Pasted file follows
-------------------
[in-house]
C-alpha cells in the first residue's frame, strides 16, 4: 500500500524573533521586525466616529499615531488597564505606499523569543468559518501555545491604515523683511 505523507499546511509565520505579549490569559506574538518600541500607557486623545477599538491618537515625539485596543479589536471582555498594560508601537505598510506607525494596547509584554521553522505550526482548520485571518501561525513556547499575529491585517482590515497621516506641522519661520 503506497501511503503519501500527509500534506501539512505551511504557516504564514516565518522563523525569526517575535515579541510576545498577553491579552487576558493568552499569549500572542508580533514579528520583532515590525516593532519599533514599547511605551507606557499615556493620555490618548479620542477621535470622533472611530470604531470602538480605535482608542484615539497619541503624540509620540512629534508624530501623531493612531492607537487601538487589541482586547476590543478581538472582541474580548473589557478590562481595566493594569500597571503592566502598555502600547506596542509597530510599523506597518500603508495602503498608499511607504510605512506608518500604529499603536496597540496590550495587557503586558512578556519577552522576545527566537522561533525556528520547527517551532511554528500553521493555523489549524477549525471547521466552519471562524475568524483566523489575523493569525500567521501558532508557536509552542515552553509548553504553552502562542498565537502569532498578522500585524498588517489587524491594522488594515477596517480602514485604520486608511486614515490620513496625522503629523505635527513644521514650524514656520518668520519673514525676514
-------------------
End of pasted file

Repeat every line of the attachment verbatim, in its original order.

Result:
[in-house]
C-alpha cells in the first residue's frame, strides 16, 4: 500500500524573533521586525466616529499615531488597564505606499523569543468559518501555545491604515523683511 505523507499546511509565520505579549490569559506574538518600541500607557486623545477599538491618537515625539485596543479589536471582555498594560508601537505598510506607525494596547509584554521553522505550526482548520485571518501561525513556547499575529491585517482590515497621516506641522519661520 503506497501511503503519501500527509500534506501539512505551511504557516504564514516565518522563523525569526517575535515579541510576545498577553491579552487576558493568552499569549500572542508580533514579528520583532515590525516593532519599533514599547511605551507606557499615556493620555490618548479620542477621535470622533472611530470604531470602538480605535482608542484615539497619541503624540509620540512629534508624530501623531493612531492607537487601538487589541482586547476590543478581538472582541474580548473589557478590562481595566493594569500597571503592566502598555502600547506596542509597530510599523506597518500603508495602503498608499511607504510605512506608518500604529499603536496597540496590550495587557503586558512578556519577552522576545527566537522561533525556528520547527517551532511554528500553521493555523489549524477549525471547521466552519471562524475568524483566523489575523493569525500567521501558532508557536509552542515552553509548553504553552502562542498565537502569532498578522500585524498588517489587524491594522488594515477596517480602514485604520486608511486614515490620513496625522503629523505635527513644521514650524514656520518668520519673514525676514